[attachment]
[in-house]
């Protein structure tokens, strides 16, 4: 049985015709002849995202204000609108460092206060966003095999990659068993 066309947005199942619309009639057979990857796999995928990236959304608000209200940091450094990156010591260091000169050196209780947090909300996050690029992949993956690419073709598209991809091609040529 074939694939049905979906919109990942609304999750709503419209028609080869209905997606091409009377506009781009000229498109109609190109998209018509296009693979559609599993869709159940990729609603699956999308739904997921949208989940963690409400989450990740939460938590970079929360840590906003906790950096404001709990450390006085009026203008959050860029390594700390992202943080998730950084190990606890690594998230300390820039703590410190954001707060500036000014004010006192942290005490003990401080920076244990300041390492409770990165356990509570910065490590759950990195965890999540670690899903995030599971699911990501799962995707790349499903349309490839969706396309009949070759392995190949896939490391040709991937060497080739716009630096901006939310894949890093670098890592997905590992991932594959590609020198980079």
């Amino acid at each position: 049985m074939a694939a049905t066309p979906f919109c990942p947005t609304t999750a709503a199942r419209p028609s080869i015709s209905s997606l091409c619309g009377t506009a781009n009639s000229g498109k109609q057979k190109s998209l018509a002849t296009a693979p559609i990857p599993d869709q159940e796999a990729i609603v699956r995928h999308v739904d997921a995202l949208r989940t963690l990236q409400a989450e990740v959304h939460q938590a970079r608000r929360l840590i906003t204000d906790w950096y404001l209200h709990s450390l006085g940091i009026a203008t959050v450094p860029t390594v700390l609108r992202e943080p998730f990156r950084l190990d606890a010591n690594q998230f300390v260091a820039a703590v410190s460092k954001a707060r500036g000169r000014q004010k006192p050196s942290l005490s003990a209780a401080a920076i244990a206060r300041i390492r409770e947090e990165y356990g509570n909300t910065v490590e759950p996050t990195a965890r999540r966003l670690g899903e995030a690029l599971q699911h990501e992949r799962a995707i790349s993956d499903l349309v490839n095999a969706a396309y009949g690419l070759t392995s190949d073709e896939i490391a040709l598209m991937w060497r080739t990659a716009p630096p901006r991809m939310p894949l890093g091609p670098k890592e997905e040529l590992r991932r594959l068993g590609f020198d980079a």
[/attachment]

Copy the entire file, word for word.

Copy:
[in-house]
């Protein structure tokens, strides 16, 4: 049985015709002849995202204000609108460092206060966003095999990659068993 066309947005199942619309009639057979990857796999995928990236959304608000209200940091450094990156010591260091000169050196209780947090909300996050690029992949993956690419073709598209991809091609040529 074939694939049905979906919109990942609304999750709503419209028609080869209905997606091409009377506009781009000229498109109609190109998209018509296009693979559609599993869709159940990729609603699956999308739904997921949208989940963690409400989450990740939460938590970079929360840590906003906790950096404001709990450390006085009026203008959050860029390594700390992202943080998730950084190990606890690594998230300390820039703590410190954001707060500036000014004010006192942290005490003990401080920076244990300041390492409770990165356990509570910065490590759950990195965890999540670690899903995030599971699911990501799962995707790349499903349309490839969706396309009949070759392995190949896939490391040709991937060497080739716009630096901006939310894949890093670098890592997905590992991932594959590609020198980079």
């Amino acid at each position: 049985m074939a694939a049905t066309p979906f919109c990942p947005t609304t999750a709503a199942r419209p028609s080869i015709s209905s997606l091409c619309g009377t506009a781009n009639s000229g498109k109609q057979k190109s998209l018509a002849t296009a693979p559609i990857p599993d869709q159940e796999a990729i609603v699956r995928h999308v739904d997921a995202l949208r989940t963690l990236q409400a989450e990740v959304h939460q938590a970079r608000r929360l840590i906003t204000d906790w950096y404001l209200h709990s450390l006085g940091i009026a203008t959050v450094p860029t390594v700390l609108r992202e943080p998730f990156r950084l190990d606890a010591n690594q998230f300390v260091a820039a703590v410190s460092k954001a707060r500036g000169r000014q004010k006192p050196s942290l005490s003990a209780a401080a920076i244990a206060r300041i390492r409770e947090e990165y356990g509570n909300t910065v490590e759950p996050t990195a965890r999540r966003l670690g899903e995030a690029l599971q699911h990501e992949r799962a995707i790349s993956d499903l349309v490839n095999a969706a396309y009949g690419l070759t392995s190949d073709e896939i490391a040709l598209m991937w060497r080739t990659a716009p630096p901006r991809m939310p894949l890093g091609p670098k890592e997905e040529l590992r991932r594959l068993g590609f020198d980079a």